What is the difference between CMYK and Pantone® (PMS) when using solid colours in flexographic printing?
Here at The Polythene Company we’re experts in polythene and flexographic printing. We print and manufacture on site in our UK factory so we understand all the terms, but we also understand that not all our customers do so we wanted to shed some light on one of the most common queries. When discussing custom printed mailing bags, you may find you’re often asked if the colours for your custom print mailing bags are CMYK (also known as 4 colour process) or Pantone®/ PMS (sometimes referred to as a spot colour). To designers and printers, like ourselves, these terms are common knowledge, but to a business owner who wants to design a bespoke printed mailing bag this question may lead to confusion.
What does CMYK and PMS stand for?
PMS stands for Pantone® Matching System, a standardized colour matching system used primarily in printing but also throughout a variety of industries. CMYK stands for Cyan, Magenta, Yellow and Black; these are the primary colours for print. The confusion usually stems from what we’re taught at school regarding primary colours; yellow and blue make green, yellow and red make orange and so on. However, in the flexographic printing industry the varying the quantities of cyan, magenta, yellow and black are what we use to create an endless array of colours to print.
Why choose a Pantone® colour?
There are many times when CMYK is the only way to produce your image, such as photos and gradient graphics, but we’re just discussing the use of colour for what we refer to as solid colours. There can be so much variation in colour using CMYK for a solid colour that Pantone® set out to create a system that allowed for consistent colour. This way a designer can create a logo that will print consistently from job to job and printer to printer. Pantone® colours are also easy to convert into RGB and Hex colour values, so you can even keep your colour consistent across websites and digital designs etc.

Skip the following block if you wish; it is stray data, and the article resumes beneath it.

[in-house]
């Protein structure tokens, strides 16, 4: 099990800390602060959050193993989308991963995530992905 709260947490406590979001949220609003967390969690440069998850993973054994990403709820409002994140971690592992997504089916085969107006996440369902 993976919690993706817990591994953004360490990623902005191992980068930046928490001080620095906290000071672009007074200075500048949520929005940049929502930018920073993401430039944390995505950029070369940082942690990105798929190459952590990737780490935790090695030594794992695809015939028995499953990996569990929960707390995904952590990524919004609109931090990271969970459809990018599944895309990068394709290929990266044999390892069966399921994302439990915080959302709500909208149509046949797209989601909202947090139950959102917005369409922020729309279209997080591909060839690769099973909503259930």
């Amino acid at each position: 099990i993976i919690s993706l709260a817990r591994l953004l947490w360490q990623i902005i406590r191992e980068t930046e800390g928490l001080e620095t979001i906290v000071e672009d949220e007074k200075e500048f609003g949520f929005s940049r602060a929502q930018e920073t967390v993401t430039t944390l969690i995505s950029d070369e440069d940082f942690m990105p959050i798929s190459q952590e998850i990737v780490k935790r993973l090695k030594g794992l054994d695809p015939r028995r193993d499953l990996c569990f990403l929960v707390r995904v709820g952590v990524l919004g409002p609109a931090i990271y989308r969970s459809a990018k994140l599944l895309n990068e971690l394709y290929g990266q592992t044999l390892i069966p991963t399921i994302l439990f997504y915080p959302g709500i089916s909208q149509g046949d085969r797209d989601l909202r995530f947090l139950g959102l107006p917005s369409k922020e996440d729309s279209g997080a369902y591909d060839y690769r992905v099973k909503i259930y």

If you’re using PMS then you will be asked for the pantone reference number, at The Polythene Company we deal with the coated Pantone® references only (there are a variety of different Pantone® series for different materials). We use this system ourselves for our own brand colour on our printed polythene mailing bags, as well as across the board on all branded items, meaning we can guarantee consistency throughout our branding and save on cost!
Here is an example using our Polythene Company branded purple which is 2602c:
Pantone® chip of our company colour.
To print the above purple we would need to break it down into four different colours which can be expensive, but as it’s a PMS colour we can buy the Pantone ink already mixed. The Pantone® system means we can generate the exact same colour time after time! It also means that it’s made up of one colour component as opposed to potentially four so it will only require one printing plate per solid “spot” colour as it’s done in a single run as opposed to multiple runs to mix the colours. We know that cost is a key factor in all bespoke mailing bag purchases so it’s even better to have a cost-effective choice that guarantees a high quality, and more importantly, reliable finish.
Comparing equivalent colours of CMYK and PMS:
Another question we’re often asked is what happens when you convert a PMS colour to CMYK. This image below shows how much density you lose in converting from a Pantone® colour to CMYK:
As we print in house on our flexographic printer we work with PMS colours on a regular basis so we know that these colours offer a tonal range that CMYK can’t. You may have dealt with CMYK previously and want to convert the other way, if so this not a problem as we have swatch books that allow us to find the PMS value for any type of CMYK work you have done in the past.
If you have any other questions regarding bespoke printing and custom mailing bags, then please don’t hesitate to contact our experienced sales team who can help you every step of the way!